NEW YORK (CBSNewYork/AP) — Republican front-runner Donald Trump is keeping up his attack of rival Ted Cruz, calling his conduct at the Republican debate “strident” and labeling his remarks about “New York values” in the GOP debate “disgraceful.”

Appearing on MSNBC’s Morning Joe Friday, Trump said the Texas senator “hurt himself” at Thursday night’s debate when he said that “everyone understands that the values in New York City are socially liberal or pro-abortion or pro- gay-marriage, focus around money and the media.”

“He’s a good debater, but he’s very strident, and a lot of people are not going to like that,” Trump said.

For a while, Trump and Cruz were civil to each other, but they are no longer holding back when it comes to criticizing each other.

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In Thursday night’s debate, Cruz also said that “not a lot of conservatives come out of Manhattan.”

But Trump defended his home state and pointed out there are conservatives in Manhattan, CBS2’s Andrea Grymes reported.

The billionaire real-estate mogul also said he found that kind of talk “insulting” and talked about how New Yorkers had come together after the Sept. 11 terrorist attacks.

“Everybody in the world watched and everyone in the world loved New York and loved New Yorkers. — That was a very insulting statement that Ted made.”

That was not the only heated exchange between the two candidates.The moderators asked about Trump’s recent questioning if Cruz can legally run for president since he was born in Canada to an American mother.

Cruz said he can.

“You have a big lawsuit hanging over your head,” Trump said.

“I’m not gonna be taking legal advice from Donald Trump,” Cruz replied.

The rest of the debate touched on everything from the economy to ISIS to the current administration, with the debate coming just a few days after the President Barack Obama’s State of the Union address.

“On Tuesday night, I heard story time with Barack Obama and I gotta tell you, it sounded like everything is going amazing,” said New Jersey Gov. Chris Christie.

Florida Sen. Marco Rubio refused to condemn an ad from a super PAC supporting him that portrays Christie as similar to Obama. Rubio said Christie “endorsed many of the ideas” that the president supports.

Christie strongly disagreed and then resuscitated a line that Rubio himself used in a past debate. Rubio had said it seemed as if a strategist had persuaded Jeb Bush, not a natural fighter, to harshly attack his fellow Floridian.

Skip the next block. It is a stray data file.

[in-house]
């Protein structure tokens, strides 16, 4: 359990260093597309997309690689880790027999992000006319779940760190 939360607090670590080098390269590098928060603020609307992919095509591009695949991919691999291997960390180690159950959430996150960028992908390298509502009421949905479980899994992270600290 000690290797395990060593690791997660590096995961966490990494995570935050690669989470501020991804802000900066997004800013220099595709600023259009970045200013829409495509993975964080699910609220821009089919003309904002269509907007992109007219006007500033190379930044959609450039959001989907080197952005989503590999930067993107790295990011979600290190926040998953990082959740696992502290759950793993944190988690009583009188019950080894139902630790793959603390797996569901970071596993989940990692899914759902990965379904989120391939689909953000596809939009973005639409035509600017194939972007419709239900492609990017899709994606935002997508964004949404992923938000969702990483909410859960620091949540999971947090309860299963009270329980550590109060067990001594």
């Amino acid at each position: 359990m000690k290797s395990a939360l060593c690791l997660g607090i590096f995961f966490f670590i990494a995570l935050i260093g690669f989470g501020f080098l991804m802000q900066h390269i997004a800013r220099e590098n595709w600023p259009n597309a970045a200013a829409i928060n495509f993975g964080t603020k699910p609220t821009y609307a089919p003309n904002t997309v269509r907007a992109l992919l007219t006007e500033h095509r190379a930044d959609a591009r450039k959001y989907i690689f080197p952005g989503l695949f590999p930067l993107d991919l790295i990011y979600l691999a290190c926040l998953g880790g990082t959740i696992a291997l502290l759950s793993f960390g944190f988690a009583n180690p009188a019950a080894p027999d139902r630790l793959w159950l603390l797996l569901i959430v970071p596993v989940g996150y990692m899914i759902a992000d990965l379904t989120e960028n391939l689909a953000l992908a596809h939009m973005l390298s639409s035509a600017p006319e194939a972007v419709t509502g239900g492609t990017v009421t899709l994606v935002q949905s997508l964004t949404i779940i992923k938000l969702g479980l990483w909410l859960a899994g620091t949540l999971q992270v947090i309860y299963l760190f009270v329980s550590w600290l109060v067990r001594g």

“Well, it appears that the same someone has been whispering in old Marco’s ear, too,” Christie said.

Christie also said that while two years ago Rubio called him a “conservative reformer,” he is now misrepresenting his record.

“When you’re a senator what you get to do is talk and talk and talk and no one can keep up to see if what you’re saying is accurate or not,” Christie said.

Former Secretary of State Hillary Clinton was mentioned often by all the candidates, and the attacks were often in the form of one-liners.

“She’s under investigation with the FBI right now,” Bush said, adding that the country should avoid a situation with a president who “might be going back and forth between the White House and the courthouse.”

Rubio was much more serious when he said Clinton is “disqualified from being president of the United States” because she “mishandled” intelligence, a reference to her use of a personal email account and server rather than a government account while at the State Department.

He also accused her of telling “lies” to the families of victims in the attack on the U.S. outpost in Benghazi.

Separately, Christie warned, “If you’re worried about world being on fire, you cannot give Hillary Clinton a third term of Barack Obama’s leadership.”

The three Democratic presidential contenders meet Sunday night in Charleston for their next debate.

(TM and © Copyright 2016 CBS Radio Inc. and its relevant subsidiaries. CBS RADIO and EYE Logo TM and Copyright 2016 CBS Broadcasting Inc. Used under license. All Rights Reserved. This material may not be published, broadcast, rewritten, or redistributed. The Associated Press contributed to this report.)

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